Advertisement
YOU ARE HERE: LAT HomeCollections

BETWEEN THE LINES

Coaches Question Future of Pole Vault After Death

May 01, 1997|JOHN ORTEGA

The death of a Hart High pole vaulter has some track and field coaches in the region concerned about the future of the event.

Heath Taylor, 17, died after a practice vault. After clearing the bar at 10 feet, he slid off the back of the landing mat and hit his head on asphalt.

He was the second American high school athlete killed this season in what track experts consider the most risk-filled event.

"I think it's a beautiful event but there is an element of danger involved, so you need to take the proper precautions," said Mel Hein, the Taft track coach.

When Hein started vaulting in the mid-1950s, the poles were still made of steel. In 1965, he used a fiberglass pole to set an American indoor record of 16-5 3/4.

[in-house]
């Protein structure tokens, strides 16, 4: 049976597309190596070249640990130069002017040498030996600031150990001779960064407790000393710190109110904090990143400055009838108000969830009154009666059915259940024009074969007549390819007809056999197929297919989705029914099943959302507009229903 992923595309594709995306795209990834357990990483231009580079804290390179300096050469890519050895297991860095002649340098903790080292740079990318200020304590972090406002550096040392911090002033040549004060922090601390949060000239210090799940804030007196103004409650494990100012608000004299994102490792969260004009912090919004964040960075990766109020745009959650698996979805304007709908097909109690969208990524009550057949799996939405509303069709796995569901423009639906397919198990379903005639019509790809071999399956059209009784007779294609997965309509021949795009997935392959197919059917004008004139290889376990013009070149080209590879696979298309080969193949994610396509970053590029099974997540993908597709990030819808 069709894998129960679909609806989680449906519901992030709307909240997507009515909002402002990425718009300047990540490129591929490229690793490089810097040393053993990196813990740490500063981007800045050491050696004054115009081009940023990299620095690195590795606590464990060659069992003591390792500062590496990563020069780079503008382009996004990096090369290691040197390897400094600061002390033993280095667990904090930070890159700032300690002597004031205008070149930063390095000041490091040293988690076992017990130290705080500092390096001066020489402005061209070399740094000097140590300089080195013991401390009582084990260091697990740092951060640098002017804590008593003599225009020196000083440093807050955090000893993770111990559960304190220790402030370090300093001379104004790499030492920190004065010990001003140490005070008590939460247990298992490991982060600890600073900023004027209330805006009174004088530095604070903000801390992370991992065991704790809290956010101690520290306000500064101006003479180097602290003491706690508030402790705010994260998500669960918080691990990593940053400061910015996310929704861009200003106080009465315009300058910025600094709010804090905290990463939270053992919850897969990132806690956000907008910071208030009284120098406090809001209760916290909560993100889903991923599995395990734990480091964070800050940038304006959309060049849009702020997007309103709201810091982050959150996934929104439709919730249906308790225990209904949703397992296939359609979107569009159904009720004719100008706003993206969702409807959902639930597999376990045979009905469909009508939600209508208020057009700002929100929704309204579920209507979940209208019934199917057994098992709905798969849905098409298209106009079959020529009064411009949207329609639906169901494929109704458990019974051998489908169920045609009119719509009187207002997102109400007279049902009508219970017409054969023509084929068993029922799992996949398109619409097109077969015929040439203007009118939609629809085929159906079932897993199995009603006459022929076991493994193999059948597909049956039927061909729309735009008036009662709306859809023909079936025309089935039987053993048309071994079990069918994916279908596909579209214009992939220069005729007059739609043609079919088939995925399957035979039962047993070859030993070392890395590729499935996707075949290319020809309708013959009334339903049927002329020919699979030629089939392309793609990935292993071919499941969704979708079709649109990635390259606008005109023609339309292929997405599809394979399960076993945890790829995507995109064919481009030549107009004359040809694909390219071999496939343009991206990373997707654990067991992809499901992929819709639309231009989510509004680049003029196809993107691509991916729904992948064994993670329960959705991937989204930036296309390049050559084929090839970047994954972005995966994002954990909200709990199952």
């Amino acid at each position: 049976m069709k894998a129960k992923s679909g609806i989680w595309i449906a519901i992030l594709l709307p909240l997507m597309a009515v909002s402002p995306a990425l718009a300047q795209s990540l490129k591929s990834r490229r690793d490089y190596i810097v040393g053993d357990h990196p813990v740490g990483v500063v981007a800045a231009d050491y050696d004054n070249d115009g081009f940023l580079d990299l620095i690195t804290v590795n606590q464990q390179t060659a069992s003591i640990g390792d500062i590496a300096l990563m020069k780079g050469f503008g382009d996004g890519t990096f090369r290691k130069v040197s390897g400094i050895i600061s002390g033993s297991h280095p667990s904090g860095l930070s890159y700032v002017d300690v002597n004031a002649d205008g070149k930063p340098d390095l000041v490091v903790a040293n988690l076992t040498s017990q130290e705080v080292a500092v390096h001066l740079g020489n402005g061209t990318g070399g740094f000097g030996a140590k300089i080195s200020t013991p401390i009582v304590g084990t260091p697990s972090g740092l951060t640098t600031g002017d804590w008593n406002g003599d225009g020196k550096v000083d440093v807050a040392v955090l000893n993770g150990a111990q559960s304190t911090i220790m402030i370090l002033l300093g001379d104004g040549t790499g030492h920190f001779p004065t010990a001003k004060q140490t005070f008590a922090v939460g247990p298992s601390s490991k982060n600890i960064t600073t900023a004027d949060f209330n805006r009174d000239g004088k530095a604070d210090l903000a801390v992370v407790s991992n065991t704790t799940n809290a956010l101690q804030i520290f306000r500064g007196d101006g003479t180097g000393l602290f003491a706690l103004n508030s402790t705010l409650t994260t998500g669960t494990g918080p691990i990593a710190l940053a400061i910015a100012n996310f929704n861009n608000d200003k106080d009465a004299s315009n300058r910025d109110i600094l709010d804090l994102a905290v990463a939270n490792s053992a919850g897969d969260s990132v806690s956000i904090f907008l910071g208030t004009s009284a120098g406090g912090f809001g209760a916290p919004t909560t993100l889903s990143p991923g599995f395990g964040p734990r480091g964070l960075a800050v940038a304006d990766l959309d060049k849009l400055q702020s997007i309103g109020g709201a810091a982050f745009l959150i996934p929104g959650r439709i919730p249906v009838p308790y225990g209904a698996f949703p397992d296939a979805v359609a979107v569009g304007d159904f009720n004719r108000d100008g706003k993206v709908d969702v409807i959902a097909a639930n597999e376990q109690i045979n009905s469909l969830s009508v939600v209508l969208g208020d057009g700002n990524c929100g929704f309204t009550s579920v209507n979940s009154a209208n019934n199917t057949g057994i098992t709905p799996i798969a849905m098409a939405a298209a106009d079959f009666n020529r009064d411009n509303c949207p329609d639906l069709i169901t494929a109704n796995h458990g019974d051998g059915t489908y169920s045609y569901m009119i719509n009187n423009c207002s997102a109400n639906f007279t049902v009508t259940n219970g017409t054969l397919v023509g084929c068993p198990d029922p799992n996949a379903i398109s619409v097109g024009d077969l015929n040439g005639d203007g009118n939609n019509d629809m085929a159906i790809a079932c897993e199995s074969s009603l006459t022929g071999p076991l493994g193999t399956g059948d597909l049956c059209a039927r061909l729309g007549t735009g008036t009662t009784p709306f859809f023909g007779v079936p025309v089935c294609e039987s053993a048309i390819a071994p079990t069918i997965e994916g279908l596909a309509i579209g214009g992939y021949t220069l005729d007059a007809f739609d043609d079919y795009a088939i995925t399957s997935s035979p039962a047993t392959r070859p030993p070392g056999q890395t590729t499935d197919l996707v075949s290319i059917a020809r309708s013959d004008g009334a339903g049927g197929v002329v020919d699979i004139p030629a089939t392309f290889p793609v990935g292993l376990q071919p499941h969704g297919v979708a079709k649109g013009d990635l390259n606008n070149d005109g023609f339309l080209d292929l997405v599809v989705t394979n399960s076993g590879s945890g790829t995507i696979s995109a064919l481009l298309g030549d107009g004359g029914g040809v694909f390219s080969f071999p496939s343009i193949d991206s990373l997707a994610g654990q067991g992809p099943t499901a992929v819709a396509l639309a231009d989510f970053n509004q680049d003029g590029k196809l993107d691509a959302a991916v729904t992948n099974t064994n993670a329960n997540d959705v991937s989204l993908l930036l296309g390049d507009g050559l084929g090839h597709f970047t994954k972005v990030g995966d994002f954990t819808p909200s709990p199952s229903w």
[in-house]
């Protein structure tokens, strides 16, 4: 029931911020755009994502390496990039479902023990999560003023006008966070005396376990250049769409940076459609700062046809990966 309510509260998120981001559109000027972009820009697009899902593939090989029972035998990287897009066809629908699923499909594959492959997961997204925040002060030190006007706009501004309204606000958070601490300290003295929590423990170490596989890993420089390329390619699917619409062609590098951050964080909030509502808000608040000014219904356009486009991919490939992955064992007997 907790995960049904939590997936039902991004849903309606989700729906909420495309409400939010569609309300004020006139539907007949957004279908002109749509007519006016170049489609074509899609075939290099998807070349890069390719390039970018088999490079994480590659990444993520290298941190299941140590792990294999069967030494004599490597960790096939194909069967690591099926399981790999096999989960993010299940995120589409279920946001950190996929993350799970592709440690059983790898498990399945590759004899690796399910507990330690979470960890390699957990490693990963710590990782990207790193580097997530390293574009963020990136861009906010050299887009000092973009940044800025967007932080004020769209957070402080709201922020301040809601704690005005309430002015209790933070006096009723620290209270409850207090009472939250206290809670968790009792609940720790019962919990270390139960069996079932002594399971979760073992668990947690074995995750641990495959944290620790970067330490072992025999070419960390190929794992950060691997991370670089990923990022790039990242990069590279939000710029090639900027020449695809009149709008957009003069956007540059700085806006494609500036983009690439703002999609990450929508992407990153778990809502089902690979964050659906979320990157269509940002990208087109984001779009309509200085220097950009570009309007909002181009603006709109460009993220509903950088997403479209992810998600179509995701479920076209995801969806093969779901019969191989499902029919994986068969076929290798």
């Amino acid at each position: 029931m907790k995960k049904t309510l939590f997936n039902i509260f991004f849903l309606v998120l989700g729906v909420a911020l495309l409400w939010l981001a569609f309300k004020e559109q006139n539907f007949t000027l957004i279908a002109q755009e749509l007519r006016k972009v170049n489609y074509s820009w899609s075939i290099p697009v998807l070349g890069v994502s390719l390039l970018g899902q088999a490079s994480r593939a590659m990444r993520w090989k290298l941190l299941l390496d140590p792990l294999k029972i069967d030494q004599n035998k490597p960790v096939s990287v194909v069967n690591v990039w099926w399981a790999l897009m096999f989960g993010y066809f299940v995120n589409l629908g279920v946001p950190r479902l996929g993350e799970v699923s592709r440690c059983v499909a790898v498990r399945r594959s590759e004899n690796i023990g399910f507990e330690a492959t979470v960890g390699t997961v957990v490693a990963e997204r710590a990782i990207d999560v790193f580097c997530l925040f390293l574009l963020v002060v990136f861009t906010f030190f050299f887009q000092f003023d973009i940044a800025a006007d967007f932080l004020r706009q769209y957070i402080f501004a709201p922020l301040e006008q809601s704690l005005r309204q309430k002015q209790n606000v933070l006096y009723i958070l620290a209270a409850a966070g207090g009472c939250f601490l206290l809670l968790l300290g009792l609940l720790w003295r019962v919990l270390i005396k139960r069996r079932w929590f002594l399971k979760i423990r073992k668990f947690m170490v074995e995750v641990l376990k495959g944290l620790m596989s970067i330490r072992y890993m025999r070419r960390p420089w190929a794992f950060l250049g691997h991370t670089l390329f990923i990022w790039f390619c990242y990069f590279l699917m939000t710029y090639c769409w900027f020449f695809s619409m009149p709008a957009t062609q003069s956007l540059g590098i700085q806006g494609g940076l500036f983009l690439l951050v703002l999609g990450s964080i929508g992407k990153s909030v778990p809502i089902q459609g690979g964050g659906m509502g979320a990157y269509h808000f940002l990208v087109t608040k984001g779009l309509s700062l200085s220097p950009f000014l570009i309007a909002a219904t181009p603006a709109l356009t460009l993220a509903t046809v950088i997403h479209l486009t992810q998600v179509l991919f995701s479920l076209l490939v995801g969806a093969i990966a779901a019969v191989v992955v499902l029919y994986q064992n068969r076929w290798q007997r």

"I would hate to see some coaches get discouraged and end the event," he said.

But that is exactly what happened in the Channel League, where the eight member schools voted to eliminate the pole vault in 1995. Athletic directors were worried about a lack of qualified coaches and steep equipment costs.

Landing pads cost as much as $6,000. The standards can run $1,000. And a typical boy's pole costs $270.

High prices also prompted the Frontier and Tri-Valley leagues to eliminate vaulting in recent years.

"Should we get rid of it everywhere? No," said Brian FitzGerald, Rio Mesa's athletic director.

"It is a dangerous event but if the proper kind of equipment regulations are followed and you have a competent coach working with the kids, I don't think it is any more dangerous than a lot of sports."

Advertisement
Los Angeles Times Articles
|
|
|